The Dancing Ganesha comes in many forms and can be seen in pictures, scriptures and statues throughout the world. He is one of the more known of the Indian deities, recognized by his elephant head, he is prayed to before any new venture to dispel any obstacles that might get in the way. This is why he is known as the ‘Destroyer of obstacles and difficulties’.

Ganesha has many attributes and names, he is the Patron of arts which dance comes under. In many of his depictions he is seen dancing, usually in a happy ecstatic state raising his many arms in reverence as his feet pirouette him about, his left foot on the earth, his right foot raised to show how graceful he is.

He has rings on the fingers of his four hands and each arm’s position has a significant meaning. He holds an elephant’s broken tusk in one hand, an elephant’s goad in another, the third hand holds an axe and the fourth a noose.  The broken tusk is in fact his own, it was broken in a fight that he had with Parashurama. The noose represents one’s worldly desires that try to trap us and tie us to this earthly realm, it can be used to catch the negative forces that come to lure us away from our true path. The axe is there to cut the ropes and cords that tie us to the earthly realm and distract us from the gods and the heavens. The elephant goad represents the power that Ganesha can wield for he does not only obstruct obstacles, he can also create them.

Dancing Ganesha is dressed as a Rangaraj, the dress of a performer of dance. The dancing Ganesha is known as Nritya-Ganapati, ‘nritya’ meaning dance and Ganapati being another form of Ganesha’s name. Maghnakshara is another name for Ganesha and is used when he is seen dancing under a tree that grants wishes and joy, this tree is known as kalpavriksha.

Ganesha performs a synthesis of two dance forms; Tandava which comes from his father Shiva and Lasya from his mother Parvati. These dance forms that he choreographed he would then perform, as a child, to the other gods of the Indian pantheon and also performs for us when we send him greetings and adorations.

Another dance form of Ganesha is the Kalinga Ganesha, also known as ‘Fearless Ganesha’. For this one Ganesha is seen dancing upon the heads of the snake Sheshnag whilst holding its tail in one of his left hands. This poisonous serpent, Sheshnag, has five heads and has come to spread chaos with its negative energy. The five heads of the snake represent the many desires that are sent to tempt us and Ganesha defeats these by trampling down the negative energies, which is a representation of what we have to do in our everyday lives when we too encounter negative energies, temptations and desires that are put before us to distract us from our spiritual paths.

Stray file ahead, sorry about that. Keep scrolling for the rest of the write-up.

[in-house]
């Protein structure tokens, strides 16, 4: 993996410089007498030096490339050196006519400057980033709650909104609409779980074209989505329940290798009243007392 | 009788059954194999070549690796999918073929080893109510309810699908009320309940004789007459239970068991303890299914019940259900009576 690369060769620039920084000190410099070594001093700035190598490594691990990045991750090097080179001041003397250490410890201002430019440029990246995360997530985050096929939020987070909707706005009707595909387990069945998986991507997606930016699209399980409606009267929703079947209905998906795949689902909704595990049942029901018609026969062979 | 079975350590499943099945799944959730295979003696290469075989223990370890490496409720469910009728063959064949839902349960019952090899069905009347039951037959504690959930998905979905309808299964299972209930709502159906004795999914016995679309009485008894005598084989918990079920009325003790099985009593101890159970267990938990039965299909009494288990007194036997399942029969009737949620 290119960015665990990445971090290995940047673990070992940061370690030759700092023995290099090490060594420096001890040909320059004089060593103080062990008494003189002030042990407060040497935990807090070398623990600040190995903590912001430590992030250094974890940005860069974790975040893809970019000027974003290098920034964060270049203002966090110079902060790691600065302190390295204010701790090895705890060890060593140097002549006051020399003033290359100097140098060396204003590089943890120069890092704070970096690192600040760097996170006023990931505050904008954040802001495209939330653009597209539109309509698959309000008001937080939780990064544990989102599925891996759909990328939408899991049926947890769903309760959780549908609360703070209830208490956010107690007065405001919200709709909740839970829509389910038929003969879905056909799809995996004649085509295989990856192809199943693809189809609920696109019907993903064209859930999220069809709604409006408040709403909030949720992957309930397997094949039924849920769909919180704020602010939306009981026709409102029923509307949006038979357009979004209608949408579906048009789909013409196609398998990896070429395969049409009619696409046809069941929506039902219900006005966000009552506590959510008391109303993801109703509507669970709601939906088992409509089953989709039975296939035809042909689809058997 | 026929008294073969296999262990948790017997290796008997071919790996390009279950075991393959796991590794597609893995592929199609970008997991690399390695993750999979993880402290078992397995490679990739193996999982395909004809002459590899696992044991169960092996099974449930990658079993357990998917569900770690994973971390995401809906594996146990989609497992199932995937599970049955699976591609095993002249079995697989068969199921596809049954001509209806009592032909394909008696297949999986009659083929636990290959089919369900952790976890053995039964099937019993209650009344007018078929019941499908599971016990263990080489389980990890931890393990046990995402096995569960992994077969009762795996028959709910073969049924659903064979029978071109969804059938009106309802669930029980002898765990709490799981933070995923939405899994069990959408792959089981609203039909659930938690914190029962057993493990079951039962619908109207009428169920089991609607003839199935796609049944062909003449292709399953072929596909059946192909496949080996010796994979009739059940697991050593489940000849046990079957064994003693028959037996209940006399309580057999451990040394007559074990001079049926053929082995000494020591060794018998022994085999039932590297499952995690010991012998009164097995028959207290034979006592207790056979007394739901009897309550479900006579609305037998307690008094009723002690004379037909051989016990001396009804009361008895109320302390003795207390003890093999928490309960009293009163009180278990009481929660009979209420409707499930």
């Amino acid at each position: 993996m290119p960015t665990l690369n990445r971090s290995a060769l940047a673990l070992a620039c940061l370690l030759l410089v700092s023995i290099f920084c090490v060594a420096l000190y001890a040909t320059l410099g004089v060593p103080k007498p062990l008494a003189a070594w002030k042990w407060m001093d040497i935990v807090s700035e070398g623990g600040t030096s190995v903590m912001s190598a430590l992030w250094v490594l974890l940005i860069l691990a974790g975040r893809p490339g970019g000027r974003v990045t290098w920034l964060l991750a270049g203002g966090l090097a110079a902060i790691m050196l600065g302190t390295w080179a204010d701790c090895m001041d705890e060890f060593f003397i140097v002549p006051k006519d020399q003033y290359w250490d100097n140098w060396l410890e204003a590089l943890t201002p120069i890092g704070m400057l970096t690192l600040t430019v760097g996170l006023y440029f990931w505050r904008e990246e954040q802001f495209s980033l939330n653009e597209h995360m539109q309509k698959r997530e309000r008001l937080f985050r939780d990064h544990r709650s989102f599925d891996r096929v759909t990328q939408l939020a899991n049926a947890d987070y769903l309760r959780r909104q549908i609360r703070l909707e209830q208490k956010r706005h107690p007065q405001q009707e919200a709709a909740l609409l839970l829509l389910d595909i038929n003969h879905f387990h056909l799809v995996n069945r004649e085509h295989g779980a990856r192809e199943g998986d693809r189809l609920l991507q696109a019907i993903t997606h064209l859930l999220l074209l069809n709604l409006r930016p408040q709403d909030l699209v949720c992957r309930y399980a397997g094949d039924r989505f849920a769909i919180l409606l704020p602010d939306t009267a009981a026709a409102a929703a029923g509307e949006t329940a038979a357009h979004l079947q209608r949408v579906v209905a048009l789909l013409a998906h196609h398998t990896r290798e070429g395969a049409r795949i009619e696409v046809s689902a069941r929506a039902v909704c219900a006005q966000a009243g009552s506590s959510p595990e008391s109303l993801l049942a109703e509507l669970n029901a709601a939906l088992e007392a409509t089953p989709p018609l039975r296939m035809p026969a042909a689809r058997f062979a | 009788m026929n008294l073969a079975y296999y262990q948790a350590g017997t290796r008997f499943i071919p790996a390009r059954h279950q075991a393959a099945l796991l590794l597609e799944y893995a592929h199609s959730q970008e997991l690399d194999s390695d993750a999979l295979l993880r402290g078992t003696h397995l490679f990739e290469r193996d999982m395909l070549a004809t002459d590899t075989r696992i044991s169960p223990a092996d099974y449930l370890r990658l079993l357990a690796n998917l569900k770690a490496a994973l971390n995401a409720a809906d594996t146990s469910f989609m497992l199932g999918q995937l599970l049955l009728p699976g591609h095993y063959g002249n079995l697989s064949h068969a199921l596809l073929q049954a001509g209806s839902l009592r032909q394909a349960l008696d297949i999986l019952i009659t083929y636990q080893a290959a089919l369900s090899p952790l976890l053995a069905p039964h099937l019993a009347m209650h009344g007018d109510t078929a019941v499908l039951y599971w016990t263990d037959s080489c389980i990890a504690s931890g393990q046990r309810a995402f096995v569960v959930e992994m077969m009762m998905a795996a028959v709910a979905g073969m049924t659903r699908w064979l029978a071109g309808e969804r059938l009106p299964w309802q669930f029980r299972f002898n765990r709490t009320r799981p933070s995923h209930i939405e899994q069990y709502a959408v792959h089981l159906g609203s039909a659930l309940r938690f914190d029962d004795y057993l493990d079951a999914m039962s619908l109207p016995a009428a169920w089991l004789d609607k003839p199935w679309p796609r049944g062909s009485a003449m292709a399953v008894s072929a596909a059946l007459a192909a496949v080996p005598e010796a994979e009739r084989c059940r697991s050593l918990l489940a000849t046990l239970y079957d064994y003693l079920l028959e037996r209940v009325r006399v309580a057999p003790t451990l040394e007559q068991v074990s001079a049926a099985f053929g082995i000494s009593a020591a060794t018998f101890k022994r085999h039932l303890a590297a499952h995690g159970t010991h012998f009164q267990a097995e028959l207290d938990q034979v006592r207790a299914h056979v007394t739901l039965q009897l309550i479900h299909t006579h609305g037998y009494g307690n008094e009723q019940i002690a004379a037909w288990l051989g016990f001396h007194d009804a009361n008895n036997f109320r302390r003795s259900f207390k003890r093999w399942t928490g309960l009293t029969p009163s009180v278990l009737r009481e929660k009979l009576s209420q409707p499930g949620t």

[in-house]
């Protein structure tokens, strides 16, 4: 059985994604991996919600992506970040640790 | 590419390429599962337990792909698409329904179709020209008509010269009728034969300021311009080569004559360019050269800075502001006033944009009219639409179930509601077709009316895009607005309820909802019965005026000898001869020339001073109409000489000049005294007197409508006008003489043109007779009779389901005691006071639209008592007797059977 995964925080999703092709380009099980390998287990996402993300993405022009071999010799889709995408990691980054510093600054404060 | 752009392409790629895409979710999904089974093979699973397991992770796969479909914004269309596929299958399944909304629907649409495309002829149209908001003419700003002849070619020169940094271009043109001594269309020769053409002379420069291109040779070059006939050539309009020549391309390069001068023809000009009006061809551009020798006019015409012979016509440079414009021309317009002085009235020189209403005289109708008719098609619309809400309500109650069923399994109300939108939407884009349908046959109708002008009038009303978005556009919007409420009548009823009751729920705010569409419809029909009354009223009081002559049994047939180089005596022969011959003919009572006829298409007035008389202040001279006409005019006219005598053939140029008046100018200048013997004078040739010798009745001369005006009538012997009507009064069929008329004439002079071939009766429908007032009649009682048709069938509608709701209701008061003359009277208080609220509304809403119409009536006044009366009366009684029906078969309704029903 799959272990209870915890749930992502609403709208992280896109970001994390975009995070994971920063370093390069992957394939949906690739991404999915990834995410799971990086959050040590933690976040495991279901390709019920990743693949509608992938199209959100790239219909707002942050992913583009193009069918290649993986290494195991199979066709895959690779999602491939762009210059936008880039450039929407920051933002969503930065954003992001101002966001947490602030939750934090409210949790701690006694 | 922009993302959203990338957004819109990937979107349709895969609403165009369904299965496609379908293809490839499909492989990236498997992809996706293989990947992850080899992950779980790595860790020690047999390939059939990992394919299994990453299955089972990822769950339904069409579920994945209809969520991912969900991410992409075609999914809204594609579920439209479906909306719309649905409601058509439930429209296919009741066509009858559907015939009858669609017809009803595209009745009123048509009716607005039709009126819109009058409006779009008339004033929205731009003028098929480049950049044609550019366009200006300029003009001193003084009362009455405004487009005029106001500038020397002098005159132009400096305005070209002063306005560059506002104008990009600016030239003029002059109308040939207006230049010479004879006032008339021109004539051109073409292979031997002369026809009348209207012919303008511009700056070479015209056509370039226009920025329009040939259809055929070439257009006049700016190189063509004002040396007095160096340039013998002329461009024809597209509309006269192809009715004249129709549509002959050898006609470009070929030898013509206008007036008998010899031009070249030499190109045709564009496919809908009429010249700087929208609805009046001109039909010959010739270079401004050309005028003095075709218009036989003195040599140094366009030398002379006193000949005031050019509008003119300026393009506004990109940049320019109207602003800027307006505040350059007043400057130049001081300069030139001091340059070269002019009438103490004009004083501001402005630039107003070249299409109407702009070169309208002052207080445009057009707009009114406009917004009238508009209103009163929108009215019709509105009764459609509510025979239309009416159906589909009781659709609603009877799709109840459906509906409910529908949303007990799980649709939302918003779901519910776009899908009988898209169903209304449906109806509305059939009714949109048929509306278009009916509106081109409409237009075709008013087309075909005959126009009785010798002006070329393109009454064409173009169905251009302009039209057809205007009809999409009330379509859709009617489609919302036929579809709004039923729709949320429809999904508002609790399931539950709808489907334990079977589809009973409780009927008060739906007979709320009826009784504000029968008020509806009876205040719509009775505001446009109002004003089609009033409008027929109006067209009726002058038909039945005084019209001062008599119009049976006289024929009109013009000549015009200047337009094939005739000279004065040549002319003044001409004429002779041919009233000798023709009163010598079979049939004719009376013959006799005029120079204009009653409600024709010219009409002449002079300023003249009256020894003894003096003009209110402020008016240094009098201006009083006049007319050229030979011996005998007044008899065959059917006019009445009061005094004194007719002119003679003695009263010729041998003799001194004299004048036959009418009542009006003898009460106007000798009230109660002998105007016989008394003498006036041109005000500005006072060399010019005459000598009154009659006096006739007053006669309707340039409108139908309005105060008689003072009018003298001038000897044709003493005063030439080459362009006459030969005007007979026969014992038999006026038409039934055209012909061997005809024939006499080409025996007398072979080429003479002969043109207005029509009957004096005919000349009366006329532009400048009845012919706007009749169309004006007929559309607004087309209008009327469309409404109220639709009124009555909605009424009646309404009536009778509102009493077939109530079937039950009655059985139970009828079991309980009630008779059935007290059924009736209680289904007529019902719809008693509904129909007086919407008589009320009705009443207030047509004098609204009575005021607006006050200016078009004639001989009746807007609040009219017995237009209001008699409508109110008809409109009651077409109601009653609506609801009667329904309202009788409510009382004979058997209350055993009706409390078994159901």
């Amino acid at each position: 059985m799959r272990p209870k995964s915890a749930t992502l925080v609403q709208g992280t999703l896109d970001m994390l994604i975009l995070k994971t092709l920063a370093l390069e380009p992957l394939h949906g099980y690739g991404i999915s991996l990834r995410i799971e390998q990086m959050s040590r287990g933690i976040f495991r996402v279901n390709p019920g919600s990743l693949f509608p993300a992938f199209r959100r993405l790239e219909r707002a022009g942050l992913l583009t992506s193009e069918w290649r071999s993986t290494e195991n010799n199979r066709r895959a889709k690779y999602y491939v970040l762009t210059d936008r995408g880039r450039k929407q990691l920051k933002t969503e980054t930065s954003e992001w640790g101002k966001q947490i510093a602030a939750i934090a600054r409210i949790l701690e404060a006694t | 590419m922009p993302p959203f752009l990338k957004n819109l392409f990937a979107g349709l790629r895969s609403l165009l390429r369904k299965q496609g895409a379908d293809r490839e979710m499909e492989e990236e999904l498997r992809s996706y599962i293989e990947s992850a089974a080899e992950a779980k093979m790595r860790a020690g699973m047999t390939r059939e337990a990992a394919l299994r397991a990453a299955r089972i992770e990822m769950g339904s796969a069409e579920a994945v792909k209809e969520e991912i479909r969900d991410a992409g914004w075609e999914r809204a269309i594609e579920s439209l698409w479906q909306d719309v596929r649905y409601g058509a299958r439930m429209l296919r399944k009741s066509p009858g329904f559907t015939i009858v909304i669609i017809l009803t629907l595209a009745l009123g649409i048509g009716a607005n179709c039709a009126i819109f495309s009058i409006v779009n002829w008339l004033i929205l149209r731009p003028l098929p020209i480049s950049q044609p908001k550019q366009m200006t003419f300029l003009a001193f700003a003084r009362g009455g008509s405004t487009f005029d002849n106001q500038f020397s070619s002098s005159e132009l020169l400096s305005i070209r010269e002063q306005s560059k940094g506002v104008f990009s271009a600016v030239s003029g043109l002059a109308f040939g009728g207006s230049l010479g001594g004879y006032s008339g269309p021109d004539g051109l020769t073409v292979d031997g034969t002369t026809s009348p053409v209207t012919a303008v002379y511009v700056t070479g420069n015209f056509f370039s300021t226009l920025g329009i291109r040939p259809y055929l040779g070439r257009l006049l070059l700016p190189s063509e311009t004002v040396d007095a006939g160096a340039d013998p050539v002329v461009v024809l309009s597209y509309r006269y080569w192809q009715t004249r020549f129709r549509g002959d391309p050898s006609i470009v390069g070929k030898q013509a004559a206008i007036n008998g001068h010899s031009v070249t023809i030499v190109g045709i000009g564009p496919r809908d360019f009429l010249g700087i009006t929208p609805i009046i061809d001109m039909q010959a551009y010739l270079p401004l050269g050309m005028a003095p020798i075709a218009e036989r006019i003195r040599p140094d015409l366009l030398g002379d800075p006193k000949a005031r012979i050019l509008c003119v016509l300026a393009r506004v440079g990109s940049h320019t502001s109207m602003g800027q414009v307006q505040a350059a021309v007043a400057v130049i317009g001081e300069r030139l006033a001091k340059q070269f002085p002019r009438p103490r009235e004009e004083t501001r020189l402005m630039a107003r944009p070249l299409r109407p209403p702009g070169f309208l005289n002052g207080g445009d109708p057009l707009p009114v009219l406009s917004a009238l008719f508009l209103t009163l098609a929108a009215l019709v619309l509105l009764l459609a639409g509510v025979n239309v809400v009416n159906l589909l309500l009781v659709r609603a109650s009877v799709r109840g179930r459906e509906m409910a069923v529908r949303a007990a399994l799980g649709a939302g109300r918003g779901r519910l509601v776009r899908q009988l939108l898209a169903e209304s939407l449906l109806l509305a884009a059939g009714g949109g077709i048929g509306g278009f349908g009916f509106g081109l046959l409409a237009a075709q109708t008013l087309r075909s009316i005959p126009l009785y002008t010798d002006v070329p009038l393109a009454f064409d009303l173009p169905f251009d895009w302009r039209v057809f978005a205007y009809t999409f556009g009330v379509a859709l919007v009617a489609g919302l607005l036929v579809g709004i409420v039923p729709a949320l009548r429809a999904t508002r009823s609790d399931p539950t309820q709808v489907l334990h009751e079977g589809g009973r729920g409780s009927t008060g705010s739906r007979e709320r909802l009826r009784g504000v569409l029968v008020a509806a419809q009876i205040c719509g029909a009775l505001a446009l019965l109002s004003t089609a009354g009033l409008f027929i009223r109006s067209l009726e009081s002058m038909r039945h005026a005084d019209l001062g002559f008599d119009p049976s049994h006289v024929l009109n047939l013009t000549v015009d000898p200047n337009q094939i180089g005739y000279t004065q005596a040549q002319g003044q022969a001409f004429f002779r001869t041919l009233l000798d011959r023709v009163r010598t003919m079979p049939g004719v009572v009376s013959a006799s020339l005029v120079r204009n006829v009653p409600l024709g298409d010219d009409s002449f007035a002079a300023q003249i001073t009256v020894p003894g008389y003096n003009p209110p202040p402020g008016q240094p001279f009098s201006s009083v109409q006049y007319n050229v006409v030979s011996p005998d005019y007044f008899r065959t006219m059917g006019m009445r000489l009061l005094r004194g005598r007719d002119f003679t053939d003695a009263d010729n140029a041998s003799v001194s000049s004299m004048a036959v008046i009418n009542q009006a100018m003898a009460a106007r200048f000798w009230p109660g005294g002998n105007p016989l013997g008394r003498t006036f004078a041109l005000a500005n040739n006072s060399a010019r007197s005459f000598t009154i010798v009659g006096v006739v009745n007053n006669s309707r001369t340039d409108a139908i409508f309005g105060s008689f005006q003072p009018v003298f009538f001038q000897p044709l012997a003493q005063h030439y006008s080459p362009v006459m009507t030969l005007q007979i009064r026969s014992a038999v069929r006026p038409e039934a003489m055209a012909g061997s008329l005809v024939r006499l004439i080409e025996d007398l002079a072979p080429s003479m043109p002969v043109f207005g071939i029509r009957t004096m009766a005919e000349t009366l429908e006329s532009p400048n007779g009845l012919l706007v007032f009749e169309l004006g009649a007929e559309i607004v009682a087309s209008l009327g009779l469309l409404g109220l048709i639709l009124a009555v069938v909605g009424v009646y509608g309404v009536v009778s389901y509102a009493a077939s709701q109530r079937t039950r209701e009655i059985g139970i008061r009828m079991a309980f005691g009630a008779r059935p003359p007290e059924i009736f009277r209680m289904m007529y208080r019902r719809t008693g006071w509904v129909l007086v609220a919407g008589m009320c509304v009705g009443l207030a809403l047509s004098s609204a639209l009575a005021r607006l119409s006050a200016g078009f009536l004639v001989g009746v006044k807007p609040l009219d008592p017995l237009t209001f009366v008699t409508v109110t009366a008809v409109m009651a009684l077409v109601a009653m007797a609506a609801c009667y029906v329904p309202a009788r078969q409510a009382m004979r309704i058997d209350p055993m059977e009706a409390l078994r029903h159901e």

Ganesha dances desire and temptations away and I recommend that we do that too. As dancing Ganesha represents energy and vigour, that is what we need to create to remove evil and difficulties from our own paths. Ganesha uses the form of dance to gather good positive energy for creative ventures and for new projects. His statues are showing us how to use our bodies to dance away the bad and bring in the good. These forms of Ganesha raise up lots of energy and power, so maybe not the kind of statue to have in restful places. There are other forms of Ganesha one can use for those situations. If you have a Ganesha dancing statue keep it in the office or living room, where it will bring success and proficiency.

“I sing about the Dancing Ganesha, who is of yellow golden colour, who sits below the wish-giving tree, who holds the noose, goad, the axe, tusk, shining divine rings arranged on his fingers.”

Laird Scranton in his book ‘Ganesha: The Scientific Symbolism of a Hindu God’ looks at the myths and symbolism of Ganesha and what they could mean in scientific terms. His study of the old language and symbolism of past civilizations such as the Dogon and the hieroglyphics of old Egypt has brought him to the conclusions that pictorial writings does explain the scientific way that the universe was brought into creation. Scranton asks-

Was Ganesha originally an energy force that was intrinsic in the creation of the universe and that was later anthropomorphized into the elephant god that we know and love today?

Om Lambodaraya Namah. Love and be one with the universe.

Om Gan Ganapataye Namah

Written by

Debbie Elliott is the author of various fiction works all with a theological theme. Her latest book is 'Monkey Mind Robot Body' which looks at the coming impact of AI and trans-humanism. Debbie's non-fiction work looks at the theology of all religions and the history of prominent people in these realms, her specific interests are the work of G I Gurdjieff, Rudolf Steiner and the megaliths of standing stones that can be found all over our world. Debbie also makes podcasts for her YouTube channel; DJ Elliott, on various topics and has interviews with a selection of great guests on subjects that range from art to zoology. Her Youtube series ‘Occult Lives’ discusses diverse subjects from astrology to theosophy." All can be found at

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